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This post was written by Jan Willem Tulp, who recently won the Eyeo Data Visualization Challenge. Even more, Jan Willem recently took the courageous decision to give up his regular day job in order to start his own data visualization practice.

"So, how are we all connected?" was one of the opening questions by Jake Barton from Local Projects. He showed inspiring projects like Change by Us, which exploits the power of local people by not just crowdsourcing ideas, but also encourages the forming of local project groups to resolve problems. But the most moving and emotional project he showed was 9/11 Memorial Guide, where New Yorkers can share their personal experience with the museum so that their collective memory of 9/11 will be preserved.

The immensely creative Zach Lieberman was up next. The essence of his work revolves around the topics of Drawing, Movement and Magic. Projects like Drawn, where drawings come alive, Rhonda, an intuitive 3D drawing interface, and Nike + Paint with your Feet, where the running track data is used as source to generate a artistic impressions of your run, are excellent examples that represent his involvement with these themes. After asking the audience to close their eyes and imagine losing the thing they love most, the audience even engaged more with the Eyewriter project, in which he used low-tech materials to create a device that allows paralyzed graffiti artists to be able to create graffiti just by using their eyes. Truly amazing!


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Compendium++ by Casey Reas was the next boost of inspiration. Casey has abstracted different elements of generating forms, which he calls Element 3 or Process 5. By adjusting parameters, very beautiful and natural looking forms emerged. Casey also took us back to the nostalgic old days of programming. It was amazing to see generative art created on a Commodore64 with just 1 line of code!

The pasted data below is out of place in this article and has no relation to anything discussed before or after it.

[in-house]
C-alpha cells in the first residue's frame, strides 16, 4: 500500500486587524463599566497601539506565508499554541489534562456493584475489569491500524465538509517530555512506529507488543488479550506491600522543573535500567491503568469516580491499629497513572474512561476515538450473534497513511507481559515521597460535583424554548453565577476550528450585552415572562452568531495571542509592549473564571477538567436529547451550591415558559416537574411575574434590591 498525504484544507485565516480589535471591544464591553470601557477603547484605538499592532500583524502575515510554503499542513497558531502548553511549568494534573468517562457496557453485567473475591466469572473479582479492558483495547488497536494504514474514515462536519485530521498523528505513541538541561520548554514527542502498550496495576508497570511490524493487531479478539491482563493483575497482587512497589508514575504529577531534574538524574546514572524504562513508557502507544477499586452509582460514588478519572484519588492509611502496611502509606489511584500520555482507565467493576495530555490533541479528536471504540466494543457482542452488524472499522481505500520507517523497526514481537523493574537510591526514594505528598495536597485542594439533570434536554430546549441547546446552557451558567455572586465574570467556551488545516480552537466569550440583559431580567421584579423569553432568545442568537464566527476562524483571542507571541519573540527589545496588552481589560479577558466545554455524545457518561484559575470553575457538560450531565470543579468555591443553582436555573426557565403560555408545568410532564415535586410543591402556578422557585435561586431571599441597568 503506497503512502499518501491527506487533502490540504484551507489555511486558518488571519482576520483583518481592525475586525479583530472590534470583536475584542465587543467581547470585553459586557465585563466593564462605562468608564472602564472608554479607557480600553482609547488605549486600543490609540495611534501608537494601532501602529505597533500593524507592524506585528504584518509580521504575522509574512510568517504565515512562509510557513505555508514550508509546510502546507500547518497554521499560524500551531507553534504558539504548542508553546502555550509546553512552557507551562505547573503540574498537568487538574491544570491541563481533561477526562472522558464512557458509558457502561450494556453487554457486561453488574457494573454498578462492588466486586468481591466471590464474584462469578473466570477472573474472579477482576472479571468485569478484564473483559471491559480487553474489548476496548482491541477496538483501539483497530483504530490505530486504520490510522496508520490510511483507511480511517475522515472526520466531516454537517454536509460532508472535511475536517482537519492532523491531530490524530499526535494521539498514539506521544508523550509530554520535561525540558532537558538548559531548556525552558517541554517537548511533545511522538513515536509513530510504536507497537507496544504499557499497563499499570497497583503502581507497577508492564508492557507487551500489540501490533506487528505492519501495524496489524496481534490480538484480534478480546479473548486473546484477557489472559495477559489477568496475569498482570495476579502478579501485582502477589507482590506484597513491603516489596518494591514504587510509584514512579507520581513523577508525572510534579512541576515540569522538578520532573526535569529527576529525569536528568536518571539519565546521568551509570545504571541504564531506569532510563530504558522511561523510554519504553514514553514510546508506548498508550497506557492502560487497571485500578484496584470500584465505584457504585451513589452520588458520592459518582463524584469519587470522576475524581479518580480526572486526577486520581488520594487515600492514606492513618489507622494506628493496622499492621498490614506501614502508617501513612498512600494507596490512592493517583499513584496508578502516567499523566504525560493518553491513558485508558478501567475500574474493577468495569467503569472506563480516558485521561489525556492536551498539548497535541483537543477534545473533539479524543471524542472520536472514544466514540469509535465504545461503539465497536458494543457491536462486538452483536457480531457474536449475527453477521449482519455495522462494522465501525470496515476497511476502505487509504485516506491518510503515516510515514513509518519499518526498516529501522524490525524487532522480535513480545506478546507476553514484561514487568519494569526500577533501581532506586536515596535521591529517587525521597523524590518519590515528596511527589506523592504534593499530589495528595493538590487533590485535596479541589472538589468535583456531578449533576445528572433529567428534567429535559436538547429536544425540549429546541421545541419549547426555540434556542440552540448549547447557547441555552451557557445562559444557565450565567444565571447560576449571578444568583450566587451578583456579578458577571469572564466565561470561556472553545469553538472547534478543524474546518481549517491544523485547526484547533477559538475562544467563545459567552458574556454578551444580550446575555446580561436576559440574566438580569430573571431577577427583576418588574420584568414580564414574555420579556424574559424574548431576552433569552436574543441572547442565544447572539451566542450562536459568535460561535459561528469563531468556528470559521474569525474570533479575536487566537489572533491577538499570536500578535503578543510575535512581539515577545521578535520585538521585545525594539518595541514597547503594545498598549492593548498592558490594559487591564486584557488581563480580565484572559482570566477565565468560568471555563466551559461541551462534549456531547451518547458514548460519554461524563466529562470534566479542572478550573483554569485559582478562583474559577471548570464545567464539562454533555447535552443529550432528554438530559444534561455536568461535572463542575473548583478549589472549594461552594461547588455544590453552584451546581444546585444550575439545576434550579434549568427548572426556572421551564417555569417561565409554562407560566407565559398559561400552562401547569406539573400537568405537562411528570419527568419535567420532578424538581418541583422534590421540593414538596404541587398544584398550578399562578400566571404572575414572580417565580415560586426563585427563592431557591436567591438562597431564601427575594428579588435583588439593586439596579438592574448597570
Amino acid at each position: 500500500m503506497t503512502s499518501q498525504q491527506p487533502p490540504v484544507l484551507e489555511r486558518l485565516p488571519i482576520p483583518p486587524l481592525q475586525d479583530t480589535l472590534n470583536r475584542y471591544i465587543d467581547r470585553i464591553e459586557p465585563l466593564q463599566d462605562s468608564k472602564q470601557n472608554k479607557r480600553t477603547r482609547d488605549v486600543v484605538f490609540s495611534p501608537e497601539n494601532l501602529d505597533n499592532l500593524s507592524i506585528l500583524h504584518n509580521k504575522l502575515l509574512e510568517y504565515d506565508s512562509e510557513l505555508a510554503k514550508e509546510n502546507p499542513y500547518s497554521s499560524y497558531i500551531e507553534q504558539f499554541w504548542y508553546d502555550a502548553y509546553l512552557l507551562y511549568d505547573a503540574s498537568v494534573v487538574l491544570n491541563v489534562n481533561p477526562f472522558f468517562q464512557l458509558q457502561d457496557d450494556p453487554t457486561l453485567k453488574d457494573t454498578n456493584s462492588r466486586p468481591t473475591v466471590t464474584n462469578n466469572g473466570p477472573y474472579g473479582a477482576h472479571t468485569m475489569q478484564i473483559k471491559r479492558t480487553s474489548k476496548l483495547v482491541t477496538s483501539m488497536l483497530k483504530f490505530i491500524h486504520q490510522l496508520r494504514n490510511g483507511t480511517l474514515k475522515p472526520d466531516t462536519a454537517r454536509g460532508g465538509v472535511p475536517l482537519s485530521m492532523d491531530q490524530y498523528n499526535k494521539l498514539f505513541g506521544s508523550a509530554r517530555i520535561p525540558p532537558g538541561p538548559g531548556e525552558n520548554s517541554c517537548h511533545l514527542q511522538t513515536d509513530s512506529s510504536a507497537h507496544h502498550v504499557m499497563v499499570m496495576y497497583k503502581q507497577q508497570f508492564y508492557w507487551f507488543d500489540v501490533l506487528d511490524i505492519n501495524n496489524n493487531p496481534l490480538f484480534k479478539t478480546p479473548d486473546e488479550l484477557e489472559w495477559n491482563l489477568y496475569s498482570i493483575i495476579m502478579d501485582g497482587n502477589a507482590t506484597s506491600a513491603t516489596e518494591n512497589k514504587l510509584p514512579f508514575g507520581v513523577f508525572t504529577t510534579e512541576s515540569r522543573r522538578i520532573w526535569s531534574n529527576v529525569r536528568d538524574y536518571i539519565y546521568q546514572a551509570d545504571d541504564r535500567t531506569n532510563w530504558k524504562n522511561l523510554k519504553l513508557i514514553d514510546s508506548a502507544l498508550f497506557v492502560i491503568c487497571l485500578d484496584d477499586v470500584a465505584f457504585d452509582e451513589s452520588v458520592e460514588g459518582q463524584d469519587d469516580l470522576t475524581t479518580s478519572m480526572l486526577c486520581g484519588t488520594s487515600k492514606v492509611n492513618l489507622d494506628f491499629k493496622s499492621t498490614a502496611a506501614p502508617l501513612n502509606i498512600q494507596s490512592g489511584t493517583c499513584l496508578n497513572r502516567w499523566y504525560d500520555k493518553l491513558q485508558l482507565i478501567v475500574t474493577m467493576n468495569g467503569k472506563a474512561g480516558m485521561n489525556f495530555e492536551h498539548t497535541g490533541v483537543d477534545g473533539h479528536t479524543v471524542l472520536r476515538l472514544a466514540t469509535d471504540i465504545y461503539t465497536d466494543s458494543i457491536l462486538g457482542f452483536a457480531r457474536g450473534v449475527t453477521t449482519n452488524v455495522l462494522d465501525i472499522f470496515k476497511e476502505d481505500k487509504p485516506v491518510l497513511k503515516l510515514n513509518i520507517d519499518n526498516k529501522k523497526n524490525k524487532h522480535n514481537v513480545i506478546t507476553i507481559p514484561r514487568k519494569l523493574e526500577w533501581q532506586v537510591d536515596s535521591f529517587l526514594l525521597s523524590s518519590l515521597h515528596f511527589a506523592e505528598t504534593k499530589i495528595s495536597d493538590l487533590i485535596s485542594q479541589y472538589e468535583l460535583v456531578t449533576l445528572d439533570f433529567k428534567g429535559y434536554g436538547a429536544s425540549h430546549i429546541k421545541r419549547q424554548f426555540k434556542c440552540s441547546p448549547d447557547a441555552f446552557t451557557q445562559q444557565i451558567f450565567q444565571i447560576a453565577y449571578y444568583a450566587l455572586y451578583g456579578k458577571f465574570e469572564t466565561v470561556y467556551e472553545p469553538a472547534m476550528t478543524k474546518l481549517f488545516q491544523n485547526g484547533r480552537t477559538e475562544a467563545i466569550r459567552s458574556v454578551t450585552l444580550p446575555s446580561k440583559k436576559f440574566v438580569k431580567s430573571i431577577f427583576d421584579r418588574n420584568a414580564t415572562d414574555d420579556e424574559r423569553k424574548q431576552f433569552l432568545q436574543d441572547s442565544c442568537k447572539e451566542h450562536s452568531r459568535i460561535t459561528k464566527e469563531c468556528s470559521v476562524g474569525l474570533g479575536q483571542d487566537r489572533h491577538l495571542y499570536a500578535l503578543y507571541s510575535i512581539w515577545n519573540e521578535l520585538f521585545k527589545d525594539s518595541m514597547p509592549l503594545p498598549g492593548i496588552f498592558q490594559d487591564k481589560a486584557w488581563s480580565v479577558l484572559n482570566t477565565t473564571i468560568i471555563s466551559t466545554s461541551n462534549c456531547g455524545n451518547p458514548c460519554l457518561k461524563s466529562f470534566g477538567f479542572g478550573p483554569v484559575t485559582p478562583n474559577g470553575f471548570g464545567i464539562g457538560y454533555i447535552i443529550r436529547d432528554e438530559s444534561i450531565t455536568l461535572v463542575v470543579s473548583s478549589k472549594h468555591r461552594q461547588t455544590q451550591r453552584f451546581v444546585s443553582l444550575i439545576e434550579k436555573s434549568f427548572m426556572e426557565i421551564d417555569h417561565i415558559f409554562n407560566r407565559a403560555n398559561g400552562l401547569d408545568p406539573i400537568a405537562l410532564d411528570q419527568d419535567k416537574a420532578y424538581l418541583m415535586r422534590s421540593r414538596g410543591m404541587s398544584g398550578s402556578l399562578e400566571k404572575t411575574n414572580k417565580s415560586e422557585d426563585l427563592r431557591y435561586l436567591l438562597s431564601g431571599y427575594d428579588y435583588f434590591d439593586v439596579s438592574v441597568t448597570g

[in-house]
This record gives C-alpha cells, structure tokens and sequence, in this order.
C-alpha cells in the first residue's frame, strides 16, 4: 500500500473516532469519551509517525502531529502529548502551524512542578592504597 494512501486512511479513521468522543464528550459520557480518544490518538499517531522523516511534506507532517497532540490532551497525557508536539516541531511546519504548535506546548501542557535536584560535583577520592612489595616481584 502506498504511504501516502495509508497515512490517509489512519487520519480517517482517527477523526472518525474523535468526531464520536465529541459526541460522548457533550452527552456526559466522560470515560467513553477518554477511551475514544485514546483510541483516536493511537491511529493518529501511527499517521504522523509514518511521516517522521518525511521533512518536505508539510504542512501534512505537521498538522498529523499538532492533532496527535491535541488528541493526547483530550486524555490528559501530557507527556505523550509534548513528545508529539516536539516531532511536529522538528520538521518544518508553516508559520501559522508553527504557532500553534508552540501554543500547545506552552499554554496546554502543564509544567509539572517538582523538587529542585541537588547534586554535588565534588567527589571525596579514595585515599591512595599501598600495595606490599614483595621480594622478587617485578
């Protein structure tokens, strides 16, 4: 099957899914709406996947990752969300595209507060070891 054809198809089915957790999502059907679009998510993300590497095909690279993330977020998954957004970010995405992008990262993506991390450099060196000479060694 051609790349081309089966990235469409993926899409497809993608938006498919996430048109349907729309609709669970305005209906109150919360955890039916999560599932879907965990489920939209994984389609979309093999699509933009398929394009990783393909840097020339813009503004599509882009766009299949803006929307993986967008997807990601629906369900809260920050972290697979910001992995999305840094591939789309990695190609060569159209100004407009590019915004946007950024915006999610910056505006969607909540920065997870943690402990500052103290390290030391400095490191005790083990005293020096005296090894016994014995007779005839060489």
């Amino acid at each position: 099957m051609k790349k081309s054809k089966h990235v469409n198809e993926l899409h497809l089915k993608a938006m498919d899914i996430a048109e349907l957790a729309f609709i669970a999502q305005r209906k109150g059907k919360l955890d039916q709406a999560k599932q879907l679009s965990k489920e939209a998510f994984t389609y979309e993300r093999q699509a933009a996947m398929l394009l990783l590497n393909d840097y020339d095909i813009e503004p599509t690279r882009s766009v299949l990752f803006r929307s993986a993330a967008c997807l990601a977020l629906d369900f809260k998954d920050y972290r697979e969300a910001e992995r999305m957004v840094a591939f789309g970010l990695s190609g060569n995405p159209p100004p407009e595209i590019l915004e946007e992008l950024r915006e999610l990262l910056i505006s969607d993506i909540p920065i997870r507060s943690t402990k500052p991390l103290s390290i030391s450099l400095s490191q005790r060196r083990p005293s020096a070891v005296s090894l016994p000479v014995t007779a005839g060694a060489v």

A packed room of people then listened to how Marius Watz pioneered as a artist with using programming as the way to express himself (see the presentation slides here!). His work is really fantastically looking, even when he admitted not having the skills to draw on paper. His slides contained some remarkable statements, like "computational creativity has the potential to be truly alien" or "when software interfaces mimic the physical world, it is only because we want them to".

The DataViz 201 workshop by Jer Thorp, Wes Grubbs and Moritz Stefaner was fantastic. Jer kicked off by actually revealing how simple the essence is of his famous transitions. He is a fantastic teacher, being able to explain complex stuf in easy to understand way, with lots of humor (but... now that we know his transition tricks, he is going to get some competition of course! :-) ) Moritz was next and explained a bit about visualization theory, as well as how the X by Y project was designed. A Processing example provided to us allowed us to experiment with this golden angle sunflower algoritm ourself. It was funny to see how Jer Thorp explained how to achieve the number in the dots effect with just 1 line of code in Processing. And it was even more fun to see Jer Thorp struggle with Moritz's German keyboard! Wes Grubbs did a good job explaining how he uses photos from nature as a source of inspiration to create color palets he uses in his work. And this again was turned into a Processing sketch that demonstrates these beautiful colors.

Like day 1, this day ended with 2 sessions in a different venue. This was kicked of by a hilarious talk by Robert Hodgin. His work was mind blowing amazing: he truly made complex particle systems seem so easy, but yet... He also uses his skills for more 'serious' projects, like mocking a pigeon by computationally drawing a virtual fez on top of the head of a pigeon through a live video stream.

Last but not least, Heather Knight also had a humorous talk about robots. She showed great examples of her past work. But most funny was the actual robot she has brought with her. This robot was programmed to tell some hilarious jokes and to dance for the audience.

And with a closing party with so many inspiring people, this day could not have been any better.

First image taken by Ultra-Lab>.